Companies must also decide whether to obtain a performance audit or an attestation, both of which satisfy SEC requirements and should yield similar results. Attestations, performed by certified public accountants, use standardized formats and language. A performance audit allows an independent auditor to structure objectives, scope, and methodology as he or she sees fit and is often presented in narrative form.

“Companies should prepare by conducting mock audits, using either internal resources or outside firms depending on the scope of your program, and benchmarking their programs against other companies in their industry,” advises Jonathan Hughes, director of Assent Compliance, a consultant with a conflict minerals practice. For companies beginning to contemplate an audit, he suggests a checklist for launching the process:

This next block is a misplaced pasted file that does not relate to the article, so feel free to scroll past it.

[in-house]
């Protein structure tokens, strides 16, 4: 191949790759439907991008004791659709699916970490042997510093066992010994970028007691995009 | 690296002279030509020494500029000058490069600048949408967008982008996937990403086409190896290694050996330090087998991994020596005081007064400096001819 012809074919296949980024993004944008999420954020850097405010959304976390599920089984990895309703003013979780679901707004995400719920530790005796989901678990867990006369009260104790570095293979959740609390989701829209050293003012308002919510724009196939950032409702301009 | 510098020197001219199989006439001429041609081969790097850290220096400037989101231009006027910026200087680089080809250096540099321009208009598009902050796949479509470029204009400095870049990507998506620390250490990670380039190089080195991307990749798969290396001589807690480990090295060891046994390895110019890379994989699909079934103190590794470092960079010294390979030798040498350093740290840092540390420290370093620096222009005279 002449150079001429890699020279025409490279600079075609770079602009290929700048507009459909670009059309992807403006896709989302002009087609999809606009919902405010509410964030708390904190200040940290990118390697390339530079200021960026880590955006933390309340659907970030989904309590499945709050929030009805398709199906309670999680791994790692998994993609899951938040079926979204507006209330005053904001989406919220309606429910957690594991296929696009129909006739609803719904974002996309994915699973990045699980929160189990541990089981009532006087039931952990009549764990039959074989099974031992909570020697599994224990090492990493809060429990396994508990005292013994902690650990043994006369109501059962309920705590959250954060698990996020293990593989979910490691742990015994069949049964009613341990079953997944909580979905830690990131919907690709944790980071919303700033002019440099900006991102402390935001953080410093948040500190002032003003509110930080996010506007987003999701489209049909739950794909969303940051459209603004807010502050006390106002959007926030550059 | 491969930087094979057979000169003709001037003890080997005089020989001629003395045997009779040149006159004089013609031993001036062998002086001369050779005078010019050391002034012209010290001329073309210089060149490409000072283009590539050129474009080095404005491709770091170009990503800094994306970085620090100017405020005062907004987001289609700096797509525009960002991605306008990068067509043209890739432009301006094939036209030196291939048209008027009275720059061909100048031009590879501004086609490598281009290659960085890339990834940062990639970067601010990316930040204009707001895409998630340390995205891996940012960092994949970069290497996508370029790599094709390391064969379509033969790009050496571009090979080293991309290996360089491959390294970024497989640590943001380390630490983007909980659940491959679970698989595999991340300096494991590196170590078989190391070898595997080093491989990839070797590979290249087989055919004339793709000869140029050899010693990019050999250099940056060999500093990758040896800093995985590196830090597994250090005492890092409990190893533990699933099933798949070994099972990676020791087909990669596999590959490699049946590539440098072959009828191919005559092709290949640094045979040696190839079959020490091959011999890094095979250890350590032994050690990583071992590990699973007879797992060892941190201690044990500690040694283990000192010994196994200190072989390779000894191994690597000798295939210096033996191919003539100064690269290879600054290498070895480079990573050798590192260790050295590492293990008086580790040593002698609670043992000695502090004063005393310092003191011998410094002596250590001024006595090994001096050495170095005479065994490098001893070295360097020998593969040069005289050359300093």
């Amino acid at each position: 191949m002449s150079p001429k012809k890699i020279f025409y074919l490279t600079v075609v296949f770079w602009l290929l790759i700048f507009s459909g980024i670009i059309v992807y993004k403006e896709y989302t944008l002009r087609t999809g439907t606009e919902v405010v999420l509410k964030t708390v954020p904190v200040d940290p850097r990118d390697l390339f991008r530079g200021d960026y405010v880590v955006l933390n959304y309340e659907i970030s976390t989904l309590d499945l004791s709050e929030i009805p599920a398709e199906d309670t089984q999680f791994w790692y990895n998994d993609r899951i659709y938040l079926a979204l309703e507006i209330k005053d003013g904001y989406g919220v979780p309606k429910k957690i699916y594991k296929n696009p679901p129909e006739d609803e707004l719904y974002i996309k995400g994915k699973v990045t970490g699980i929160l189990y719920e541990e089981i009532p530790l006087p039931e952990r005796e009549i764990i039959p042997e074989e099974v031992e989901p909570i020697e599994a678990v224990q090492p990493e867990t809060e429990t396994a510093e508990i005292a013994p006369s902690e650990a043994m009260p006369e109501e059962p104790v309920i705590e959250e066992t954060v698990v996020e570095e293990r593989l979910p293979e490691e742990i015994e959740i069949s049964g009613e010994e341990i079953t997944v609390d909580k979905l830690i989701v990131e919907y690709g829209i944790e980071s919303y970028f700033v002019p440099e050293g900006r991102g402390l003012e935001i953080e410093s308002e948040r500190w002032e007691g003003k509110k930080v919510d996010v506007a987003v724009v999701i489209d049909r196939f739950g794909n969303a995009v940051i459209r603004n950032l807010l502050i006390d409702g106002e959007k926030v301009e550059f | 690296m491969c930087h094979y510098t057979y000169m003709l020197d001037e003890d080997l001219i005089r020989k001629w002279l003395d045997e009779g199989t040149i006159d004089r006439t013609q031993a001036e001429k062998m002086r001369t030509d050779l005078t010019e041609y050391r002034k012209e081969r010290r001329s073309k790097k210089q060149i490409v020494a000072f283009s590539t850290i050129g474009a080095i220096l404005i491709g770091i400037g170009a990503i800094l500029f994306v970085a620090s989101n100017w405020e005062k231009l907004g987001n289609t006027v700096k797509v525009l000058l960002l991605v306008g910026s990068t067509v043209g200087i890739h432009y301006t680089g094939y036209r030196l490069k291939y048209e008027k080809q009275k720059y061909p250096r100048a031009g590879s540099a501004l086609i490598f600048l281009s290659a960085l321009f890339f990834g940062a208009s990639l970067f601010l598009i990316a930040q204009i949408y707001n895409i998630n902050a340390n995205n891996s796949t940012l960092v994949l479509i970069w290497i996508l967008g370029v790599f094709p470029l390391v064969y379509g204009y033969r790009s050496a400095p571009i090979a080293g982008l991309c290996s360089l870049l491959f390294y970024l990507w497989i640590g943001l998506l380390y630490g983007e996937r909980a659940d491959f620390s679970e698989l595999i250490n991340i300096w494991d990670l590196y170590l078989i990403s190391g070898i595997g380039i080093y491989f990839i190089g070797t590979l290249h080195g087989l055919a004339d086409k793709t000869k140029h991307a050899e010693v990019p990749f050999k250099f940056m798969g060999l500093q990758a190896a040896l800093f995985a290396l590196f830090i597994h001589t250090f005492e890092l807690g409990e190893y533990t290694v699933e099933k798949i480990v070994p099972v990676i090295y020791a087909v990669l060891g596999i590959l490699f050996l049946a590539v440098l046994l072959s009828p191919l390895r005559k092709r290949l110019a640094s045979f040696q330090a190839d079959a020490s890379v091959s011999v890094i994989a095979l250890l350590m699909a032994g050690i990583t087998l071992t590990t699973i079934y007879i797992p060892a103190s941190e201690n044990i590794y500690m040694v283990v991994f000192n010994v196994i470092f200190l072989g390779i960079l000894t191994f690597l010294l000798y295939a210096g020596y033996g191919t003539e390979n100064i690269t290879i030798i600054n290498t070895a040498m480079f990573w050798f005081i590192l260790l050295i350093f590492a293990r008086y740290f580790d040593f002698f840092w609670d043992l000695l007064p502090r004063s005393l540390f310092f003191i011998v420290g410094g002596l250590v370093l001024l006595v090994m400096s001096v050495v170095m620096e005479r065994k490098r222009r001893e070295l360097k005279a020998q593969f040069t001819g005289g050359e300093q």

CONFLICT MINERALS REPORT AUDIT

The following, from a Conflict-Free Sourcing Initiative white paper, “Five Practical Steps to Support SEC Conflict Minerals Disclosure,” looks at Independent Private Sector Audits.
The SEC Final Rule requires that SEC reporting companies obtain IPSAs, in the circumstances discussed above, and that audits conducted in conformance with the Final Rule satisfy the Organisation for Economic Co-operation and Development’s recommendation.
As of the date of this paper’s publication the SEC Final Rule remains under litigation. That litigation has drawn open the question as to whether it is constitutional to require companies to classify their products as “Not Found to be DRC Conflict Free.” Different interpretations exist as to what labels, if any, a company is required to apply to its products. If a company holds the legal opinion that it is not required to label its products in the explicit terms in the Final Rule, the audit requirement is also subject to interpretation. Therefore, not all of the practices identified below may apply to your company.